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Politics

Five Prominent American Hellenes Featured on Greek Postage Stamps

September 7, 2016

ATHENS – John Catsimatidis, Dr. Peter Diamandis, Costa-Gavras, George Stephanopoulos, and Rita Wilson were honored with their likeness depicted on a Greek postage stamp.

The presentation of the commemorative stamps of the five distinguished Greeks living abroad took place during a glamorous event held in the Auditorium of the Acropolis Museum, followed by an award ceremony of the International Foundation for Greece (IFG), which had proposed the commemorative series to the Greek postal service (ELTA).

Catsimatidis, Diamandis, and Gavras attended the event live, while Stephanopoulos and Wilson sent their greetings via video.

IFG Founder and President Aspasia Leventis opened the event and the first stamp presented was that of Science award winner Diamandis, an engineer, physician and entrepreneur who is best known as the Founder and Executive Chairman of the XPRIZE Foundation.

“I collected stamps as a child, both in the United States and in Greece, and I would go to the Post Office to buy stamps which I have in my collection,” noted Diamandis, who attended the event with his wife, children, mother, sister and cousins, noting the value of the award. He dedicated the stamp to his father, who recently passed away.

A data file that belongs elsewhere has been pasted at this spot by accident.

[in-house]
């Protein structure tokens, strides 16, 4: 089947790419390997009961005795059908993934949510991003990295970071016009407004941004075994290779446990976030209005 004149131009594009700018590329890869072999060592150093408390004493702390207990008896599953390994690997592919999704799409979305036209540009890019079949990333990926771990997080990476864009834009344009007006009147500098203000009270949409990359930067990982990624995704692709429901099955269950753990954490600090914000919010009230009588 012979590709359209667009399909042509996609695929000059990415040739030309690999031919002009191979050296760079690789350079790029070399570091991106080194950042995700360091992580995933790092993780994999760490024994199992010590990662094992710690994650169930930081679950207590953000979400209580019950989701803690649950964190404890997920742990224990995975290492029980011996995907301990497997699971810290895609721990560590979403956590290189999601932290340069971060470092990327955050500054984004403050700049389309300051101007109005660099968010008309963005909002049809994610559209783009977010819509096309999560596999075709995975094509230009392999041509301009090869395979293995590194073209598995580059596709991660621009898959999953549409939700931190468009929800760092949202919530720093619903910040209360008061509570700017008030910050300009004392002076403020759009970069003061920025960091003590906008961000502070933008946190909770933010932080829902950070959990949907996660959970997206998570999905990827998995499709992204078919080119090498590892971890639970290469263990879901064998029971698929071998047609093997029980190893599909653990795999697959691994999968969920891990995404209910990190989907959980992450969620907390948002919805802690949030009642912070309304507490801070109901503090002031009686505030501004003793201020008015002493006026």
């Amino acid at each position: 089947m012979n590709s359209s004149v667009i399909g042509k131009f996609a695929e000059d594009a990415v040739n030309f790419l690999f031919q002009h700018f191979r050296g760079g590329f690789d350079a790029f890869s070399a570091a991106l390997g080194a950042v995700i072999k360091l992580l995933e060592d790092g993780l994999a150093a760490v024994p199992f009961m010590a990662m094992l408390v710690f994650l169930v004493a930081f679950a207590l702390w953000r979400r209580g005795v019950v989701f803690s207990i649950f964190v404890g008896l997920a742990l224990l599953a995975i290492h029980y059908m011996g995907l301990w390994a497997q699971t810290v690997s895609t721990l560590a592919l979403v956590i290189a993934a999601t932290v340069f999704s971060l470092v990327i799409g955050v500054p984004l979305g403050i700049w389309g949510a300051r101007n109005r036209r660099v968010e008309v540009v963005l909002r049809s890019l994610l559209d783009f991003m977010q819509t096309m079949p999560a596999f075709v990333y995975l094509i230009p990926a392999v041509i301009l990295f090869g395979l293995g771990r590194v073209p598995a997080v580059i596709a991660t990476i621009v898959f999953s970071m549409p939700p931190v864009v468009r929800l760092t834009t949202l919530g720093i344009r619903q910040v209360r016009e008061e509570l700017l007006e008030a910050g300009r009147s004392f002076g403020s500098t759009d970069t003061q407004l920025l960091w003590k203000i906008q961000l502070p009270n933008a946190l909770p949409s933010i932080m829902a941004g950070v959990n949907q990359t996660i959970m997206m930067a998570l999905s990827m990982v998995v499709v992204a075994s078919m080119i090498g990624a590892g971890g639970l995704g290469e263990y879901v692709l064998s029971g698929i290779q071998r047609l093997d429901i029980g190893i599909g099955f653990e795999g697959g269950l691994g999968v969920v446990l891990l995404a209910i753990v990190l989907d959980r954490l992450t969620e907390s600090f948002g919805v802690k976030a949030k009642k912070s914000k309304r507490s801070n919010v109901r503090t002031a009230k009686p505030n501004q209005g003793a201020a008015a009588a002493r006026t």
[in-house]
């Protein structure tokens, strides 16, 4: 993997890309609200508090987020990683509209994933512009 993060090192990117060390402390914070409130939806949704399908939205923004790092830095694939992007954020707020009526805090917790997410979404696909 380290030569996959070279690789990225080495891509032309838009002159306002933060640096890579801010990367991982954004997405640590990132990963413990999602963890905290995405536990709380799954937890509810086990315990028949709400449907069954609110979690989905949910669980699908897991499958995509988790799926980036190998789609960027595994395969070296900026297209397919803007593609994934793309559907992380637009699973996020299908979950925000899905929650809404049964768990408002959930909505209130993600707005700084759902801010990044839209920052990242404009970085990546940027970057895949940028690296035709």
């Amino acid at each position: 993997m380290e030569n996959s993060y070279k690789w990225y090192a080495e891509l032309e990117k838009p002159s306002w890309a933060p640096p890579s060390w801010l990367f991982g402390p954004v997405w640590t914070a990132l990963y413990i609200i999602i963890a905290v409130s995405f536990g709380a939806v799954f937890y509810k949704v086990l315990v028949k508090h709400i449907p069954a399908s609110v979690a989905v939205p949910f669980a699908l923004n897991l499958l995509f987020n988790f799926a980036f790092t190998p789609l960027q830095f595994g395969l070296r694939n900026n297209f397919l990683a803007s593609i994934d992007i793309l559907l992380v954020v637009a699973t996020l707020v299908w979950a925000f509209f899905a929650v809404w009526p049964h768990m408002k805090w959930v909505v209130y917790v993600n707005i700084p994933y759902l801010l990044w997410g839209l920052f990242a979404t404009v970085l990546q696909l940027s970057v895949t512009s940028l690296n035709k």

Next was the stamp of Catsimatidis, who began by mentioning that he came from the Greek island of Nisyros to the United States when he was six months old.

“I cannot be a candidate for the U.S. presidency because my father was late in taking me there by six months,” joked the recipient of the Entrepreneurship Award. He dedicated the award to his parents and grandparents.

Catsimatidis was accompanied by his wife and two children. “People ask me if I’m successful. Yes, I am successful because I have two children who were born in the United States but love Greece. This is my success,” he said.

“When I received the proposal by email I was a little surprised because I thought that stamps were only made for dead people,” director Costa-Gavras, recipient of the Arts and Letters award, mentioned with a fair share of humor.

“Stamps allowed me to travel to places that I had no idea existed,” Gavras noted, and continued by saying that “it is time to show that we as Greeks have a significant presence all around the world.”

Wilson, winner of the award for Film & Theatre, said she may not have a name that sounds Greek but she has a Greek heart, while the ABC News Chief Anchor Stephanopoulos concluded his message with the phrase “Zito i Ellada” (Long Live Greece).

In the ensuing discussion, Catsimatidis’ reference to the difficulty with which one can do business in Greece was particularly interesting.

He made mention to the “brain drain” that has afflicted Greece by referring to his friend and former basketball player and coach Steve Giatzoglou, who was in the room: “Steve is the only Greek-American I know who has returned from America to Greece.”

Catsimatidis referred to the government’s decision to limit television licenses as a “mistake,” and Gavras added that “it is the government’s responsibility to keep a check on the media which speaks directly to the people.”

After the interview, the honored guests visited the Acropolis Post Office to mail postcards with their stamps all over the world.

Adding humor to the occasion, Gavras bought a page of his stamp “to send a letter to you to the United States,” he told fellow honoree Diamandis, who in turn bought a page of his own stamp.

(ACHILLEAS KOURMENOS)

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